reversed array

in python, there is function to reverse the elements in an array, I believe it is just ‘reversed arraname()’

Is there such a thing in C++? I have looked throught the fundamentals page and glanced through a C++ turorial and cannot find that function.

I am trying to arrange Array[1,2,3,4,5,6] to array[6,5,4,3,2,1]

Roger Ayotte

No.
But it isn’t necessary - you could just read the array backwards

AWOL,

Thanks, I know I could, looking fore shortcut. What about reverse_copy?

Make a copy that is the reverse?

Just looking for a way not to iterate through it. I've found out recently that for loops are as bad as delay()!!

Roger

“ I've found out recently that for loops are as bad as delay()!!”

Wrong !!

larryd:
“ I’ve found out recently that for loops are as bad as delay()!!”

Wrong !!

+1

" I've found out recently that for loops are as bad as delay()!!"

They can be. If you are stepping backwards through an array , say to reverse it , and your loop control variable is an unsigned integer, you could be in for a long wait.

I've found out recently that for loops are as bad as delay()!!

They are not as bad as delay, but you need to use them carefully. If you use them for something that will take forever (well, even a few milliseconds) then they can be as bad as delay. For (and while) should be used for things you can be sure will complete quickly and will not depend on anything else that might slow them down.

rcayot:
looking fore shortcut. What about reverse_copy?

Make a copy that is the reverse?

Just looking for a way not to iterate through it.

How do you think a "reverse copy" feature would work? It would have to iterate through the array element-by-element and copy them into a new memory area in the reverse sequence. So, not only is that NOT a shortcut, but it uses more memory.

You can do it with swapping (using the degenerated machinery of a swap sort). Swap the first and last, second and second last, etc... but you have to make a special case for an odd number of elements because you will have one extra in the middle that doesn't move.

looking fore shortcut.

The shortest possible shortcut is to read the array backwards.

Or, for an arbitrary index:

reverseIndex = arraySize - index - 1;

okay, here goes.

I have this code with the help of others. It takes a set of six LEDs and pulses them with PWM. The first LED pulses, then after a short delay. the second starts (before the first ends) etc cetera.

The code below works, but what I want to do is reverse the elements in the array so I can then run trhe sequence backwards. If I terate throught the loop, the LEDs will NOT light simultaneously.

/*
  pulse LED with PWM

  https://forum.arduino.cc/index.php?topic=675980
  by noiasca
*/
uint32_t CMillis = 0; 
class PulseLed
{
  private :
    const byte ledPin;                       // has to be a GPIO with PWM
    uint8_t interval = 2;                   // the intervall in milliseconds for each change
    uint32_t previousMillis = 0;             // stores the last change
    uint8_t pwm = 0;                         // actual value of PWM
    uint8_t start = 0;                       // range from (lowest PWM value)
    uint8_t end =  255;                      // range to (highest PWM value
    uint8_t pulsecount = 0;
    int y =0;
    bool dir = true;
  public :
    PulseLed ( byte ledPin) :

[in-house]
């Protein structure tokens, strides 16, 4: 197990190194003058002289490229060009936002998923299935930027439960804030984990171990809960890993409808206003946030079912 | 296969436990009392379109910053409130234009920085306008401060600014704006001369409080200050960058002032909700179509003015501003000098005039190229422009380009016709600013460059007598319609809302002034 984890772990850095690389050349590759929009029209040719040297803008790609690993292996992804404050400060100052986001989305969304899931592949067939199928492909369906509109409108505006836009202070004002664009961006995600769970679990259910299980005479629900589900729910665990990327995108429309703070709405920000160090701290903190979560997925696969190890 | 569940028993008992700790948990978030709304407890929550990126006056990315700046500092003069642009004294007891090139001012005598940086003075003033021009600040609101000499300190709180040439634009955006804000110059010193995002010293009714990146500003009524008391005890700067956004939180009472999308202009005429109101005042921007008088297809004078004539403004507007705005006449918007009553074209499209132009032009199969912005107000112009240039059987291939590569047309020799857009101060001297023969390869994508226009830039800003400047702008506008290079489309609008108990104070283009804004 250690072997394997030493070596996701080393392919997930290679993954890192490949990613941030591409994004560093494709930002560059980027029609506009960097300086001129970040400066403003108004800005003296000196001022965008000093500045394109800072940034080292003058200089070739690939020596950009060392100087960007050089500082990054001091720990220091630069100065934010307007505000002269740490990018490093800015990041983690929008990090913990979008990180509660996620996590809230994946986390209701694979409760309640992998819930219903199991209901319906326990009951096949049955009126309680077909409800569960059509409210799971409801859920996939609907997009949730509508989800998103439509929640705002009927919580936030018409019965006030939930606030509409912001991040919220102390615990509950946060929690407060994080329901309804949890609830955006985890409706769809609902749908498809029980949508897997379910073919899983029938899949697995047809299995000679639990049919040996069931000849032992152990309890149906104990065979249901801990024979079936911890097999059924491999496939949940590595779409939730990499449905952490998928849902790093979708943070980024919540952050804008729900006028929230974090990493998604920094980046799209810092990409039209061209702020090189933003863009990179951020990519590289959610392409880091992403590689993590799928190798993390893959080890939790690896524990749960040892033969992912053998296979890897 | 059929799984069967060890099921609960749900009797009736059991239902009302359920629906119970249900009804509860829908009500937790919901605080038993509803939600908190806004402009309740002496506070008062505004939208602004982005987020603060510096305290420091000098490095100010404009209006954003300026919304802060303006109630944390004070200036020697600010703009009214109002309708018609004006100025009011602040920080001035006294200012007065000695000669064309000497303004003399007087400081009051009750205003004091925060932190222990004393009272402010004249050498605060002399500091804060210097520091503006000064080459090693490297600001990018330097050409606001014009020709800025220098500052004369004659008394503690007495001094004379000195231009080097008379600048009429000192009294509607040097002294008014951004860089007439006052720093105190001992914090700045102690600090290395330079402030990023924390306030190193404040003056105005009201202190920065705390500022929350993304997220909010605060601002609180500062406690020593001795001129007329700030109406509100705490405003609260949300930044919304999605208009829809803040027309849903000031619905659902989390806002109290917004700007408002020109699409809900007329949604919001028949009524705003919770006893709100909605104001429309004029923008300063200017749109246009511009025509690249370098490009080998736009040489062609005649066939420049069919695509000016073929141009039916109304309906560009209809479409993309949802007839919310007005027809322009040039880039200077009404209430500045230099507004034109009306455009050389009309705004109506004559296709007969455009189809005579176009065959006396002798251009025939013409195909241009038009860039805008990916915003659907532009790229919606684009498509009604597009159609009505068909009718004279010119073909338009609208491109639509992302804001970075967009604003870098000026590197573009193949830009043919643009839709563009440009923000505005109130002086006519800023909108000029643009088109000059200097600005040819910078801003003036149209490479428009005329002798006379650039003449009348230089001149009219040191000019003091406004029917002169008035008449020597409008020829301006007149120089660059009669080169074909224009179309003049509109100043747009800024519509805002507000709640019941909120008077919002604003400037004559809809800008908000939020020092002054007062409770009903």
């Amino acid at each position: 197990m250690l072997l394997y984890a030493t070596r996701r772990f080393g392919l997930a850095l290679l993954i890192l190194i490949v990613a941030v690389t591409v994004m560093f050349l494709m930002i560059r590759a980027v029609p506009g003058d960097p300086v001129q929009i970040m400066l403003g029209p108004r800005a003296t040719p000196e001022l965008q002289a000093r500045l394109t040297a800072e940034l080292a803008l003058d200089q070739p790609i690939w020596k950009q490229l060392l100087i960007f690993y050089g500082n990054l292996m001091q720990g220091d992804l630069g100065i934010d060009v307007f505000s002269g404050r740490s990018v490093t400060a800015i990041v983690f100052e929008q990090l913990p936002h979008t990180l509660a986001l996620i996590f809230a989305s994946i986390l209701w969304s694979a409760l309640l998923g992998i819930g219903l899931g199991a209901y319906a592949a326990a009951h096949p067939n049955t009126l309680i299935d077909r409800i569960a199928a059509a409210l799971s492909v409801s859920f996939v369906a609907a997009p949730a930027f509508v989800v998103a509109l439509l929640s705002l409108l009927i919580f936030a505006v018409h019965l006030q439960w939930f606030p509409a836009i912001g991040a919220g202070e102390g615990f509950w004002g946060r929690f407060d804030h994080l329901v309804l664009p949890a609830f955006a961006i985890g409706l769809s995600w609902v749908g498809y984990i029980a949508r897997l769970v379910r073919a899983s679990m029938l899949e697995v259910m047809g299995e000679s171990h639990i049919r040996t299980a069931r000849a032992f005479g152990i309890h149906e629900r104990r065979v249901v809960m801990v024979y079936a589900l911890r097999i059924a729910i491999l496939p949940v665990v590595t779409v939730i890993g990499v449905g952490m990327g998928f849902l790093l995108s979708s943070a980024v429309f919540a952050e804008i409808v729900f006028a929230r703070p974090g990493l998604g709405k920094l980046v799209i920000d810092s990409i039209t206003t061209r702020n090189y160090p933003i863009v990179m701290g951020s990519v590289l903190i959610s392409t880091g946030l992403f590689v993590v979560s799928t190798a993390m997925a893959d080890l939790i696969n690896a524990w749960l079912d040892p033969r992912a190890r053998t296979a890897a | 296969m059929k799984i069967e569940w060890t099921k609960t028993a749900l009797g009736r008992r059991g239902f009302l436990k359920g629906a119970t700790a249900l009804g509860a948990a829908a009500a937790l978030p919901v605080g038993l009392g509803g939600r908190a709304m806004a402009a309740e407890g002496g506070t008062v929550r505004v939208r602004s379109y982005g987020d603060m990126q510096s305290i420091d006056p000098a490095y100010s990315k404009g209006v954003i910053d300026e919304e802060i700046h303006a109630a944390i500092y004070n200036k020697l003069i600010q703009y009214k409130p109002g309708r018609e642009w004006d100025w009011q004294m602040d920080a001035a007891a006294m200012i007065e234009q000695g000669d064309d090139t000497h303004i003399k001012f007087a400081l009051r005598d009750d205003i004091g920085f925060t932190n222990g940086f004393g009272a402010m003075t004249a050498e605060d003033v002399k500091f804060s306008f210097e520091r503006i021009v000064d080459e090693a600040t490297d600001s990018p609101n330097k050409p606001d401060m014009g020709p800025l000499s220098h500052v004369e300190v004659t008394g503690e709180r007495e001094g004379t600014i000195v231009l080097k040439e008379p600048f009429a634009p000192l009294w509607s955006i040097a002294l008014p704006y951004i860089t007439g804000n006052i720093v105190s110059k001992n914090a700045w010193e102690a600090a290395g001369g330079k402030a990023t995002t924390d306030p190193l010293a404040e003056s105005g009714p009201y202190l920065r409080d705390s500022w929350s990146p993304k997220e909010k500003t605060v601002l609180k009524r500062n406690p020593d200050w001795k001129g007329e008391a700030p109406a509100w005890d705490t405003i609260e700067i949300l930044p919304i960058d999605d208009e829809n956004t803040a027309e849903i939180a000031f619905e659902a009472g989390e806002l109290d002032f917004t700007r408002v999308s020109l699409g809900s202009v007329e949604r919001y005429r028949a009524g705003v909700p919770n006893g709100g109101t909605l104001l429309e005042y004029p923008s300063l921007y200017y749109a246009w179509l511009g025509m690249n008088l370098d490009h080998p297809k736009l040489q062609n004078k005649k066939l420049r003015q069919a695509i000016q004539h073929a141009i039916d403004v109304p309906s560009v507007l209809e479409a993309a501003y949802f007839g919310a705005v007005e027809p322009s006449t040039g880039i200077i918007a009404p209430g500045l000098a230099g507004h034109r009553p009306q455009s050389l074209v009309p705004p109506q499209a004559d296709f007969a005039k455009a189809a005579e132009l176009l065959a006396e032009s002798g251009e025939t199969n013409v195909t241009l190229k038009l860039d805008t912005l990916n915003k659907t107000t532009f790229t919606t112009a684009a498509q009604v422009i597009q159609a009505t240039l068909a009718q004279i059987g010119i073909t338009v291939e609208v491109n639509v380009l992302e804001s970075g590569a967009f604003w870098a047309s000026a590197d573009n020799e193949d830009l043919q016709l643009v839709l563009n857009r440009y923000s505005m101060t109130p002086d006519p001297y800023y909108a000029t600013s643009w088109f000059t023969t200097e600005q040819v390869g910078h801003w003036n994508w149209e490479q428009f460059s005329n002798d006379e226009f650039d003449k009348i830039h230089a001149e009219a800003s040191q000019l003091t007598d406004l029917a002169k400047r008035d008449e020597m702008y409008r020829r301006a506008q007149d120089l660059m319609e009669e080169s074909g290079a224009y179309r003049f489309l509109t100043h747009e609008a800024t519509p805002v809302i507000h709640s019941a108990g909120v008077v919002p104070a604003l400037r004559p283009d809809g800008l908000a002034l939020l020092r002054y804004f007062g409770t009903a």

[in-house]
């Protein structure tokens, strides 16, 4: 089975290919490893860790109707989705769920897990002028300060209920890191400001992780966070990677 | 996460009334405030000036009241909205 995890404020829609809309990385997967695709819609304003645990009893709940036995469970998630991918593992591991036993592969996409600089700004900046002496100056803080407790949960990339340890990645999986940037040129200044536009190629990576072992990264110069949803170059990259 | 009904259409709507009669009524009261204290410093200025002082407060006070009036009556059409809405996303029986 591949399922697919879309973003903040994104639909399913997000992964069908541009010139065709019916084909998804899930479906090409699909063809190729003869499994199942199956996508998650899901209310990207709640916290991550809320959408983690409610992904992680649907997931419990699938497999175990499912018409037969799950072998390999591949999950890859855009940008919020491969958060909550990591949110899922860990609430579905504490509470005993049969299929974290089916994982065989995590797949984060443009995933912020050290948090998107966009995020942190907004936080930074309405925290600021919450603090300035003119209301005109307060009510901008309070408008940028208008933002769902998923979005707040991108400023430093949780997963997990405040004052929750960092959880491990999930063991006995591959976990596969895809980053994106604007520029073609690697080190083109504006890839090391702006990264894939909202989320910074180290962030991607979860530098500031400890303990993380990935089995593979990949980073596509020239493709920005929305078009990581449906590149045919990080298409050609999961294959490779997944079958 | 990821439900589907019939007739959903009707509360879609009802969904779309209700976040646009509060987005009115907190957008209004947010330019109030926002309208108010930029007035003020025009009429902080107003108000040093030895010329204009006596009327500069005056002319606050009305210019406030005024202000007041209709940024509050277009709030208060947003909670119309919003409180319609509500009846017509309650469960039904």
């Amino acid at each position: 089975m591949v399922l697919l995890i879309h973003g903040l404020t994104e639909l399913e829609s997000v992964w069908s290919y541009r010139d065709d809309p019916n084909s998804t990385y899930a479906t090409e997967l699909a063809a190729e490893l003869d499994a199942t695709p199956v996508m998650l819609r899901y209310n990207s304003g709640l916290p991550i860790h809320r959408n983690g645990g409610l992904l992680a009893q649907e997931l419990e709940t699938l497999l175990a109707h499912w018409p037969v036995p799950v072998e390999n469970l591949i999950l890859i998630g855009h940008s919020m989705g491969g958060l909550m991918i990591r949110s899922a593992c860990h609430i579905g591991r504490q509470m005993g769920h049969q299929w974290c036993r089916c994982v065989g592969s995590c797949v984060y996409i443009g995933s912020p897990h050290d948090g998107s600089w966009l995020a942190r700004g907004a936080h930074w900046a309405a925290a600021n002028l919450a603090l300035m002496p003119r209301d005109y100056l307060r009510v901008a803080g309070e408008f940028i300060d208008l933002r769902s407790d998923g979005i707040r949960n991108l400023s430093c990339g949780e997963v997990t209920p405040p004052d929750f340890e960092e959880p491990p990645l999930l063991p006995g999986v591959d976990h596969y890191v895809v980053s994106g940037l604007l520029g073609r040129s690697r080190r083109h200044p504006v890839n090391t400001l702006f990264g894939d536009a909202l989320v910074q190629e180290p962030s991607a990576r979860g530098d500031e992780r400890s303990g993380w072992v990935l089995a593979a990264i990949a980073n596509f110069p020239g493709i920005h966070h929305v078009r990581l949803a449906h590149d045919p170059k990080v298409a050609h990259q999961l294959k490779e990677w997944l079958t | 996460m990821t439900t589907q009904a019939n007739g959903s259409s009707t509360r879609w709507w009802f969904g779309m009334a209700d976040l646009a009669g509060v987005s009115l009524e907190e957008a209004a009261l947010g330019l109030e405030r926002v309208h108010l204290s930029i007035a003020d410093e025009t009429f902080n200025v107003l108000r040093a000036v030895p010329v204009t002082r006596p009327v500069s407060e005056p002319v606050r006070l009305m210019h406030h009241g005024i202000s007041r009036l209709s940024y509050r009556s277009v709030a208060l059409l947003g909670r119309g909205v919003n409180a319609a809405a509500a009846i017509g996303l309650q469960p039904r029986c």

ledPin(ledPin)
    {}

    void begin() 
    {
      pinMode(ledPin, OUTPUT);
    }
    void setInterval(byte newInterval)
    {
      interval = newInterval;
    }

    void setRange( byte newStart, byte newEnd)
    {
      if (newEnd > newStart)
      {
        start = newStart;
        end = newEnd;
      }
    }
    void setpulsecount(byte newpulsecount)
    {
      pulsecount = newpulsecount;
    }
    
  void tick() 
{
  if ((millis() - previousMillis > interval) && (pulsecount != 0))
  {
  previousMillis = millis();
  if  (y >= start && dir == true) 
    {
    if ((y <= end -1) && (dir == true)) y = y + 17;  
    else dir = false;
    }
    else 
    {
    if ((y > start) && (dir == false)) y = y - 1;
    else dir = true;
    }
    analogWrite(ledPin, y);
    if (y <= start)
    {
    pulsecount = (pulsecount - 1);
    }
  }  
}
  
};

PulseLed pulseLed[] {2, 3, 4, 5, 6, 7}; 

void setup() 
{
  Serial.begin(9600);
  for (int i = 0; i < 6; i ++)
  {  
  pulseLed[i].setRange(0, 255);   // set an individuall PWM range from ... to ...
  pulseLed[i].setInterval(2);    // set the interval/speed of pulsing
  pulseLed[i].setpulsecount(1);  // set number of times to pulse
  }
CMillis = millis();

}

void loop()
{
pulseLed[0].tick();  
if (millis() - CMillis <= 50) {return;}
pulseLed[1].tick();  
if (millis() - CMillis <= 100) {return;}
pulseLed[2].tick();  
if (millis() - CMillis <= 150) {return;}
pulseLed[3].tick();  
if (millis() - CMillis <= 200) {return;}
pulseLed[4].tick();  
if (millis() - CMillis <= 250) {return;}
pulseLed[5].tick();
if (millis() - CMillis <= 1100) {return;}
{
// Serial.println(millis() - CMillis);
CMillis = millis();
for (int i = 0; i < 6; i ++)
{
pulseLed[i].setpulsecount(1);
}
}  
}

SO, If I could reverse the order pin numbers are in teh array, the void loop will keep running back and forth.

Roger Ayotte

P.S. of course the for loops are not exactly as bad as delay, BUT, my experience, which is very limited, is that the for loop will run exclusively until completed. Perhaps using an if loop in hte middle might work, but at my stage of expertise, I have not been able to accomplish that… yet!

For that purpose, it makes no sense to reverse the array. You should simply read it backwards.

"Reading the array backwards" has been mentioned several times, but is evidently quite a difficult-to-grasp concept.